How the Bipartisan Budget Act Improves the Long Term
As we've said before, paying for temporary costs with savings that grow over the long term is very helpful for the long-term budget outlook, as it provides deficit reduction when it is most needed and after the costs have been incurred. In addition, doing so can provide up-front help for the economy. There are several policies in the Bipartisan Budget Act (BBA) that achieve this objective, saving relatively little in the first ten years but whose savings grow over time. These policies include the reduction in military pension cost-of-living adjustments (COLAs) for working-age retirees, the increase in new federal employee contributions, and the increase in Pension Benefit Guaranty Corporation (PBGC) premiums. In this blog, we'll take a look at these three provisions and do our best to estimate how much each would save in the second decade, which is one of the long-term methods of analysis we detailed in a recent paper. On net, we estimate the bill will save around $100 billion in the second decade.
- Military Pension COLAs: The military retirement system faces a significant unfunded liability. The BBA would help close that gap by reducing by one percentage point the COLA that military retirees under the age of 62 receive on their pensions. It would then provide a one-time catch-up at age 62, in order to bring pensions in line with levels they would have received without the one percentage point decrease before then. CBO estimates this provision will save $6.2 billion over ten years, although the savings grow from $150 million in 2016 to $1.3 billion in 2023. This is the type of provision that would benefit from lawmakers getting a longer-term score, since it's a policy that changes an annual index. Our estimate is that the policy would save about $25 billion in the second decade, or more than four times as much as it does in the first decade. Note that GDP is only about 50 percent higher in the second decade than it is in the first.
- Federal Employee Contributions: The Federal Employee Retirement System (FERS) also has an unfunded liability totaling $20 billion in FY 2011. For federal workers hired after 2013, they will have to contribute 4.4 percent of their income to FERS, up from 3.1 percent for workers hired in 2013 and 0.8 percent for workers hired before 2013. The FERS benefit is estimated to be worth 12.7 percent. Due to the grandfathering of existing federal workers (and those hired in the next three weeks), the ten-year score provides an incomplete picture of this provision's savings, which will grow over time as more workers are subject to the new contribution percentage. CBO estimates that the policy will save $6 billion over ten years, and we estimate it will save around $20 billion in the second decade.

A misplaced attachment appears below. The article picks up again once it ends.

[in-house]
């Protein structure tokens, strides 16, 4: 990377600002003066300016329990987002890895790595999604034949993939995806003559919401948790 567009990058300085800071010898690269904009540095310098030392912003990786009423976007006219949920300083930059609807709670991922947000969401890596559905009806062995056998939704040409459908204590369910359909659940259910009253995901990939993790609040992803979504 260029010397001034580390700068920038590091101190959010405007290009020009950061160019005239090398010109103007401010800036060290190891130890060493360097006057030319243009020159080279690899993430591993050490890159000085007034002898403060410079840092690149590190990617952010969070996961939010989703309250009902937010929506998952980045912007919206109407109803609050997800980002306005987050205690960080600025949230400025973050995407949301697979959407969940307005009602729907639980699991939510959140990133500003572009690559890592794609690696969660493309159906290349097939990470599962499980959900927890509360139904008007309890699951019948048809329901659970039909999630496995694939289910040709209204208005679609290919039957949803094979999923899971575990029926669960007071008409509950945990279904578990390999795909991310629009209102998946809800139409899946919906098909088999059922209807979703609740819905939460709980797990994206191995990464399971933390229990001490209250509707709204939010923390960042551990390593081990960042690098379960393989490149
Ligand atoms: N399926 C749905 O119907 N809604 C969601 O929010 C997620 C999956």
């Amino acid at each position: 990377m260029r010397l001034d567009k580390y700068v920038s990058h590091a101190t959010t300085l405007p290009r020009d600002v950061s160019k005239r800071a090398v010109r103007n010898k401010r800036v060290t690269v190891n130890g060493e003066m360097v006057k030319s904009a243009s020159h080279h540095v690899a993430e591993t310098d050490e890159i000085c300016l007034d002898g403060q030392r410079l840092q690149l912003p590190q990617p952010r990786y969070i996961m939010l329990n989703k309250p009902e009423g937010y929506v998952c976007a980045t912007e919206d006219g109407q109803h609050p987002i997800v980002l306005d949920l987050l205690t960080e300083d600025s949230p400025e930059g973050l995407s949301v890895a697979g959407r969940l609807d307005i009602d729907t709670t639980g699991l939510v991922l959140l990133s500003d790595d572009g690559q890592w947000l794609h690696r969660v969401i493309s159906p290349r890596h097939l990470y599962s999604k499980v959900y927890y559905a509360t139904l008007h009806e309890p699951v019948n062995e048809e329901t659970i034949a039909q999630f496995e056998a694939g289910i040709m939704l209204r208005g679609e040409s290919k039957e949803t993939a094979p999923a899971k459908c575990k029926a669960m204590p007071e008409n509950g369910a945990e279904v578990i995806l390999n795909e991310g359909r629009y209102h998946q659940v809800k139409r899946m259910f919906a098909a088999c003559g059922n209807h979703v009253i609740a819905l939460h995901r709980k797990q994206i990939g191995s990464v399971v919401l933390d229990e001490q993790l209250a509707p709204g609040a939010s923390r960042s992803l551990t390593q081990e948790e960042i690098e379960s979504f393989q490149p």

- PBGC Premiums: The Pension Benefit Guaranty Corporation (PBGC) insures defined benefit pensions, funded by premiums imposed on pension plans (described here). The program currently has a $34 billion unfunded liability that, if unaddressed, would require the federal government to step in to cover underfunded pensions down the road. The BBA would increase flat-rate premiums from $49 per participant in 2014 to $64 by 2016 and increase variable-rate premiums from $9 to $19 per $1,000 of underfunding by 2016. CBO estimates that this will save $8 billion over ten years. Since the premiums are indexed to wage growth, the savings should grow over time as well, since indexing based off a higher premium will result in increasingly higher premiums in subsequent years. We estimate that in the second decade, this increase will save about $10 billion. In addition, the increased premiums will reduce the likelihood that the federal government will need to bail out the PBGC sometime in the future, which is an important benefit that isn't accounted for in these estimates.
|First- and Second-Decade Savings (billions)|
|Reduce military pension COLAs||$6||$25|
|Increase federal retirement contributions||$6||$20|
|Increase PBGC premiums||$8||$10|
Source: CBO, CRFB extrapolations
Conversely, using temporary savings is not ideal, since either, by definition, the savings won't last, or that they will become a "piggy bank" for lawmakers to offset other costs with extensions of these existing policies. Ideally, lawmakers would make savings permanent to address long-term debt. Examples of temporary savings (which last only through 2023) include the extension of the mandatory portion of the sequester for two years, the increase in airline fees that expires after 2023, and the extension of customs fees. If Congress believes that these policies are worth extending through 2023, they should have extended them permanently. Nonetheless, we are encouraged that the deal does contain a few policies which take a step toward addressing long-term fiscal challenges.